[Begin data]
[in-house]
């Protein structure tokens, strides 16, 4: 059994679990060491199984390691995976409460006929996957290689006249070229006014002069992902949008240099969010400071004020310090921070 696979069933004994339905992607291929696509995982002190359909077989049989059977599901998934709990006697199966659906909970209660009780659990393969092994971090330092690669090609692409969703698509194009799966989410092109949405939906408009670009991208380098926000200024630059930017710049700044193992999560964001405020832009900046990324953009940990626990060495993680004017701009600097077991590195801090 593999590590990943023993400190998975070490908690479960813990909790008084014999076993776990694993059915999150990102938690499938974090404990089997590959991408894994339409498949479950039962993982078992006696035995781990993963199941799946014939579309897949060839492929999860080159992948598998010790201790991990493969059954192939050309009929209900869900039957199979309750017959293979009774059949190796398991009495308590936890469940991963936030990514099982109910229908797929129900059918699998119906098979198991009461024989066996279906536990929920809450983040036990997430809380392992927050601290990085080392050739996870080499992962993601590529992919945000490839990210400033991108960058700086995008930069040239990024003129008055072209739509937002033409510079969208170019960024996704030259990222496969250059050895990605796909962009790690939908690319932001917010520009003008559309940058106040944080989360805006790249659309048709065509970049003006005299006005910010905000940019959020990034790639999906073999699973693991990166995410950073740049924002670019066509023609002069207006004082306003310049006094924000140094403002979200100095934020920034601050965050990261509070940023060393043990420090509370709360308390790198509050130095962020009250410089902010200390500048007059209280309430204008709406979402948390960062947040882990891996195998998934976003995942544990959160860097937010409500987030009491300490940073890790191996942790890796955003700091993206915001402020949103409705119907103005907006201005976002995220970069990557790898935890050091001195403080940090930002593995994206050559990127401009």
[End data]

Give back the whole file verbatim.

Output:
[in-house]
């Protein structure tokens, strides 16, 4: 059994679990060491199984390691995976409460006929996957290689006249070229006014002069992902949008240099969010400071004020310090921070 696979069933004994339905992607291929696509995982002190359909077989049989059977599901998934709990006697199966659906909970209660009780659990393969092994971090330092690669090609692409969703698509194009799966989410092109949405939906408009670009991208380098926000200024630059930017710049700044193992999560964001405020832009900046990324953009940990626990060495993680004017701009600097077991590195801090 593999590590990943023993400190998975070490908690479960813990909790008084014999076993776990694993059915999150990102938690499938974090404990089997590959991408894994339409498949479950039962993982078992006696035995781990993963199941799946014939579309897949060839492929999860080159992948598998010790201790991990493969059954192939050309009929209900869900039957199979309750017959293979009774059949190796398991009495308590936890469940991963936030990514099982109910229908797929129900059918699998119906098979198991009461024989066996279906536990929920809450983040036990997430809380392992927050601290990085080392050739996870080499992962993601590529992919945000490839990210400033991108960058700086995008930069040239990024003129008055072209739509937002033409510079969208170019960024996704030259990222496969250059050895990605796909962009790690939908690319932001917010520009003008559309940058106040944080989360805006790249659309048709065509970049003006005299006005910010905000940019959020990034790639999906073999699973693991990166995410950073740049924002670019066509023609002069207006004082306003310049006094924000140094403002979200100095934020920034601050965050990261509070940023060393043990420090509370709360308390790198509050130095962020009250410089902010200390500048007059209280309430204008709406979402948390960062947040882990891996195998998934976003995942544990959160860097937010409500987030009491300490940073890790191996942790890796955003700091993206915001402020949103409705119907103005907006201005976002995220970069990557790898935890050091001195403080940090930002593995994206050559990127401009």